Jack Morris, a 19-game winner, was the ace of the pitching staff, but it's interesting to note that reliever Willie Hernandez won both the AL Cy Young Award and the league MVP. The Tigers' Justin Verlander received both awards last year and anchors the rotation for this highly touted team.
When the Tigers signed Fielder to the nine-year, $210 million contract, excitement swelled to new heights in the Motor City. Not only does Fielder give the Tigers a huge power presence, he also rekindles memories for a lot of the fans. When he was a youngster, between the ages of 6 and 11, he was in the Detroit clubhouse, following his dad, Cecil Fielder, around. Now, he's wearing a Tigers uniform.
"His dad was a great Tiger of the past who hit the 51 home runs [in 1990], but Prince is his own man," said Leyland. "He's a well-respected player all around baseball. As far as getting a player as a free agent or in a trade, he probably comes with the highest reviews of any player I've ever gotten."
With Fielder and Cabrera in the middle of the batting order behind Austin Jackson and Brennan Boesch, the Tigers offense should give opposing pitchers nightmares.
"Prince Fielder brings a lot of talent to this ballclub," Leyland repeated. "He's one of the great hitters in baseball and also much, much more athletic than people think. When you look at him, you don't think he's very athletic, but that's wrong. We're tickled to death; he's fit right in. He's got it all figured out."
All of this has Detroit fans dreaming of a World Series championship.
"To me, you embrace the expectations," Leyland said. "As a manager you like the expectations. That means you have a good team. If we didn't have any expectations, I'd be worried. That would mean we don't have a very good team.
"I love it because we have a good team."
Deja vu ... 1984?
"We can't stop that talk," the skipper said. "I've talked to the team about that. You really can't control what people write or say about you. The only thing you can do is keep tunnel vision on the task at hand. We'd be lying if we said we didn't hear stuff. Last year a lot of people picked us to finish fourth."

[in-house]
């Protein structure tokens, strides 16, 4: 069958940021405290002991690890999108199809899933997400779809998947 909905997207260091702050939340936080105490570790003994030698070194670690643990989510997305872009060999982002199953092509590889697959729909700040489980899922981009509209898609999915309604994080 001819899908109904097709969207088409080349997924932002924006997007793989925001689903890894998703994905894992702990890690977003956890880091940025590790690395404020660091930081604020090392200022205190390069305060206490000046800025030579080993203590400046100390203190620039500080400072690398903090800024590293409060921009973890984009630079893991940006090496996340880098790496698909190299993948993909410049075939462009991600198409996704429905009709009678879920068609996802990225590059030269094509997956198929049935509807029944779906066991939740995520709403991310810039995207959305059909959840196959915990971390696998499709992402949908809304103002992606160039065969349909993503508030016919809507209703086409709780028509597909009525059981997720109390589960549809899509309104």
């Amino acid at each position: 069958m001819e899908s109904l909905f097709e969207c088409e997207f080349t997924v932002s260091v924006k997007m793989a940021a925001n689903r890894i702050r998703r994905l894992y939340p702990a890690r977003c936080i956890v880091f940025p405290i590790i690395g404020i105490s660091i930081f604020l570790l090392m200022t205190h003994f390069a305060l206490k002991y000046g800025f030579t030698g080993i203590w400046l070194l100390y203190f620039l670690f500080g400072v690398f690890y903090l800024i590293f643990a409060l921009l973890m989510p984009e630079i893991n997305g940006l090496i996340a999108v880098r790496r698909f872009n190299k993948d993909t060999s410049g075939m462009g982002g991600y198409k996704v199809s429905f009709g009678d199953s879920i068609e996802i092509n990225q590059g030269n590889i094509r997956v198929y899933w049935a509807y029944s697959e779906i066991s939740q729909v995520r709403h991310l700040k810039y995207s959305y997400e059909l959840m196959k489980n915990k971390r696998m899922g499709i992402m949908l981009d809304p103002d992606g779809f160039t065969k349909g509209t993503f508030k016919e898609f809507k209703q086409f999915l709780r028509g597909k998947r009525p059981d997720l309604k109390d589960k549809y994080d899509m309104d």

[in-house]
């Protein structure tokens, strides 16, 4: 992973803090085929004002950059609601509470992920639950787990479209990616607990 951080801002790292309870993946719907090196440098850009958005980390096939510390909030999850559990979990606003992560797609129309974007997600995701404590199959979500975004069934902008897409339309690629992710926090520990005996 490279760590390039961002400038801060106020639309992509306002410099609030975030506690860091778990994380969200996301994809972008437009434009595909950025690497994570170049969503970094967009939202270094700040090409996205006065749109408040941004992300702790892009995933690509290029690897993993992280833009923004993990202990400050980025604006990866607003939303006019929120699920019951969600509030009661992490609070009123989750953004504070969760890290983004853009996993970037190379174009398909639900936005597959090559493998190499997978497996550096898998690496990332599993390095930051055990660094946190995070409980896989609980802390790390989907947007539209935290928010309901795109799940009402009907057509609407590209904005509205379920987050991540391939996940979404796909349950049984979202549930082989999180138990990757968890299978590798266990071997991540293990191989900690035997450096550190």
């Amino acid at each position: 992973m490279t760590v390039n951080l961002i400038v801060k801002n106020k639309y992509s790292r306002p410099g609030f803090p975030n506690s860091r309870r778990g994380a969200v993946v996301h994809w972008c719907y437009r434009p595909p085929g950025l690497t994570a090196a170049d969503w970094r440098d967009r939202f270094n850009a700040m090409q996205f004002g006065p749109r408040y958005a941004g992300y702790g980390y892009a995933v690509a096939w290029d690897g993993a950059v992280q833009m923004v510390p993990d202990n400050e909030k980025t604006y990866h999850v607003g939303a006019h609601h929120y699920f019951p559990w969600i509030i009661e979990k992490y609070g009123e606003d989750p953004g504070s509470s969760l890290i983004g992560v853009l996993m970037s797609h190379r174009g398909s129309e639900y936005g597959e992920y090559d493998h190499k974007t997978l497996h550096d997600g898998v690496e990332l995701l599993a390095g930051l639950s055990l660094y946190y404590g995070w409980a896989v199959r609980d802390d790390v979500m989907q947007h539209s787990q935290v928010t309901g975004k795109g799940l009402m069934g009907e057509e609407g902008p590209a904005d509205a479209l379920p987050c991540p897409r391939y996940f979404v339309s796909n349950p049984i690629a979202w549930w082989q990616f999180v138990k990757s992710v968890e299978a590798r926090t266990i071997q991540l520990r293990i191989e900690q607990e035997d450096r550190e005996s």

Leyland's biggest concern and a key to the high expectations for 2012 is center fielder Jackson. As a rookie in 2010, Jackson batted .293 and seemed to be a productive leadoff batter for years to come. His average fell to .249 last season, striking out too much and not getting enough hits. He was overpowered by fastballs.
His swing has been altered, especially his leg-kick mechanics.
Leyland agrees Jackson is a key.
"He's changed his whole batting style and doesn't have the big leg kick anymore," Leyland said. "He's had success with it all spring. That's a good thing because when you change somebody and they don't have success with it after the first week or two, they want to go back to their old habits. In this case, he's done very well."
On paper, the Tigers should play deep into October, maybe even the World Series.
Leyland & Co. are hoping the ink on that paper doesn't fade.
Hal Bodley is the senior correspondent for MLB.com. This story was not subject to the approval of Major League Baseball or its clubs.